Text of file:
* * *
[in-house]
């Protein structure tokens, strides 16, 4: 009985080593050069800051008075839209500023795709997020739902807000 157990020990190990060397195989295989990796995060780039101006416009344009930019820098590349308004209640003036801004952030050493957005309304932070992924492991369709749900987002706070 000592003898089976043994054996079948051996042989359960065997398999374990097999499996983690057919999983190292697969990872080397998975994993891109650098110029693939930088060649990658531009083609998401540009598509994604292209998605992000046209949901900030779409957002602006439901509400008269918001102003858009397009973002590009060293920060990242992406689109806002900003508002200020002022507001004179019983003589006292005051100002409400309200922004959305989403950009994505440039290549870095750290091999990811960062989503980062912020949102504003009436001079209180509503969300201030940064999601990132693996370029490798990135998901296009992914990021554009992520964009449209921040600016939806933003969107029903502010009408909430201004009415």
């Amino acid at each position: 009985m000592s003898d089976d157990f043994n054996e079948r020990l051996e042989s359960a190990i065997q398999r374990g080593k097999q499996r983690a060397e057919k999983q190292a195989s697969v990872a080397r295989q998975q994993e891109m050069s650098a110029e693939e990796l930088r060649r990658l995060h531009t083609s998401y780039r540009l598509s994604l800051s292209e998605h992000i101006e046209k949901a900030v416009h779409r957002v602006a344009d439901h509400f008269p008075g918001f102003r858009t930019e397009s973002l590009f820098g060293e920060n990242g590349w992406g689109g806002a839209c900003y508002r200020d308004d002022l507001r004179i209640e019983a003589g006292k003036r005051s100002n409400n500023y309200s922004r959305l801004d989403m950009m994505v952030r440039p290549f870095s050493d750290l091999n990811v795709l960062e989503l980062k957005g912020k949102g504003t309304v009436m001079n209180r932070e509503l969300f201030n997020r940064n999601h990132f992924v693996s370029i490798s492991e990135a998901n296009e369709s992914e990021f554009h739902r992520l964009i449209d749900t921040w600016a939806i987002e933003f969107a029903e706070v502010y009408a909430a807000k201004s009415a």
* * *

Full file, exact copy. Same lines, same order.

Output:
[in-house]
């Protein structure tokens, strides 16, 4: 009985080593050069800051008075839209500023795709997020739902807000 157990020990190990060397195989295989990796995060780039101006416009344009930019820098590349308004209640003036801004952030050493957005309304932070992924492991369709749900987002706070 000592003898089976043994054996079948051996042989359960065997398999374990097999499996983690057919999983190292697969990872080397998975994993891109650098110029693939930088060649990658531009083609998401540009598509994604292209998605992000046209949901900030779409957002602006439901509400008269918001102003858009397009973002590009060293920060990242992406689109806002900003508002200020002022507001004179019983003589006292005051100002409400309200922004959305989403950009994505440039290549870095750290091999990811960062989503980062912020949102504003009436001079209180509503969300201030940064999601990132693996370029490798990135998901296009992914990021554009992520964009449209921040600016939806933003969107029903502010009408909430201004009415």
């Amino acid at each position: 009985m000592s003898d089976d157990f043994n054996e079948r020990l051996e042989s359960a190990i065997q398999r374990g080593k097999q499996r983690a060397e057919k999983q190292a195989s697969v990872a080397r295989q998975q994993e891109m050069s650098a110029e693939e990796l930088r060649r990658l995060h531009t083609s998401y780039r540009l598509s994604l800051s292209e998605h992000i101006e046209k949901a900030v416009h779409r957002v602006a344009d439901h509400f008269p008075g918001f102003r858009t930019e397009s973002l590009f820098g060293e920060n990242g590349w992406g689109g806002a839209c900003y508002r200020d308004d002022l507001r004179i209640e019983a003589g006292k003036r005051s100002n409400n500023y309200s922004r959305l801004d989403m950009m994505v952030r440039p290549f870095s050493d750290l091999n990811v795709l960062e989503l980062k957005g912020k949102g504003t309304v009436m001079n209180r932070e509503l969300f201030n997020r940064n999601h990132f992924v693996s370029i490798s492991e990135a998901n296009e369709s992914e990021f554009h739902r992520l964009i449209d749900t921040w600016a939806i987002e933003f969107a029903e706070v502010y009408a909430a807000k201004s009415a």